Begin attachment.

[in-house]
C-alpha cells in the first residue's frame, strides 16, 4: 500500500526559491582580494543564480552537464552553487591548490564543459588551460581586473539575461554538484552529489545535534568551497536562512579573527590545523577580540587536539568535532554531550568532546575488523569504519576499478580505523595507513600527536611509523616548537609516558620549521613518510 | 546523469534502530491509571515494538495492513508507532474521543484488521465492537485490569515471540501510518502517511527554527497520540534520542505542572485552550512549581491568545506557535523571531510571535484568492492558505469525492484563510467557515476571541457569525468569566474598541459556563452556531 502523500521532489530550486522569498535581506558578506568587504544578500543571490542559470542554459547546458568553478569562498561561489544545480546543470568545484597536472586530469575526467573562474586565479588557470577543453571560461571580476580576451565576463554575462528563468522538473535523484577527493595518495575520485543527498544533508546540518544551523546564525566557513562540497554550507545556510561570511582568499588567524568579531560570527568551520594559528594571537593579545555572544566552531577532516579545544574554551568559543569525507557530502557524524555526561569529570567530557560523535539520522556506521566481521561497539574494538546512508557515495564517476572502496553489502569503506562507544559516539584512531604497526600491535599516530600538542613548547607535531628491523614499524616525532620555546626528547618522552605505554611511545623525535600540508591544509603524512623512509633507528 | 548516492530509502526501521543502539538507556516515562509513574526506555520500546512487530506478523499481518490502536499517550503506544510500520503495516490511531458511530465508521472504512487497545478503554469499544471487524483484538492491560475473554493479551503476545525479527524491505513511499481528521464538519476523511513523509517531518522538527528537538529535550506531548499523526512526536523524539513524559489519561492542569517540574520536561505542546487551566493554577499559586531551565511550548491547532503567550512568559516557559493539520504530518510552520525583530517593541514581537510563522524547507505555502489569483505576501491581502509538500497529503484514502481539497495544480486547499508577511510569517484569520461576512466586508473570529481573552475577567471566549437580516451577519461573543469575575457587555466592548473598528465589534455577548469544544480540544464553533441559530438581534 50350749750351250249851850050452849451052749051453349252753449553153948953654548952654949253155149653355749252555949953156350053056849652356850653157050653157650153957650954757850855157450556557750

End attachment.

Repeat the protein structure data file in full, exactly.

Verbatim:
[in-house]
C-alpha cells in the first residue's frame, strides 16, 4: 500500500526559491582580494543564480552537464552553487591548490564543459588551460581586473539575461554538484552529489545535534568551497536562512579573527590545523577580540587536539568535532554531550568532546575488523569504519576499478580505523595507513600527536611509523616548537609516558620549521613518510 | 546523469534502530491509571515494538495492513508507532474521543484488521465492537485490569515471540501510518502517511527554527497520540534520542505542572485552550512549581491568545506557535523571531510571535484568492492558505469525492484563510467557515476571541457569525468569566474598541459556563452556531 502523500521532489530550486522569498535581506558578506568587504544578500543571490542559470542554459547546458568553478569562498561561489544545480546543470568545484597536472586530469575526467573562474586565479588557470577543453571560461571580476580576451565576463554575462528563468522538473535523484577527493595518495575520485543527498544533508546540518544551523546564525566557513562540497554550507545556510561570511582568499588567524568579531560570527568551520594559528594571537593579545555572544566552531577532516579545544574554551568559543569525507557530502557524524555526561569529570567530557560523535539520522556506521566481521561497539574494538546512508557515495564517476572502496553489502569503506562507544559516539584512531604497526600491535599516530600538542613548547607535531628491523614499524616525532620555546626528547618522552605505554611511545623525535600540508591544509603524512623512509633507528 | 548516492530509502526501521543502539538507556516515562509513574526506555520500546512487530506478523499481518490502536499517550503506544510500520503495516490511531458511530465508521472504512487497545478503554469499544471487524483484538492491560475473554493479551503476545525479527524491505513511499481528521464538519476523511513523509517531518522538527528537538529535550506531548499523526512526536523524539513524559489519561492542569517540574520536561505542546487551566493554577499559586531551565511550548491547532503567550512568559516557559493539520504530518510552520525583530517593541514581537510563522524547507505555502489569483505576501491581502509538500497529503484514502481539497495544480486547499508577511510569517484569520461576512466586508473570529481573552475577567471566549437580516451577519461573543469575575457587555466592548473598528465589534455577548469544544480540544464553533441559530438581534 50350749750351250249851850050452849451052749051453349252753449553153948953654548952654949253155149653355749252555949953156350053056849652356850653157050653157650153957650954757850855157450556557750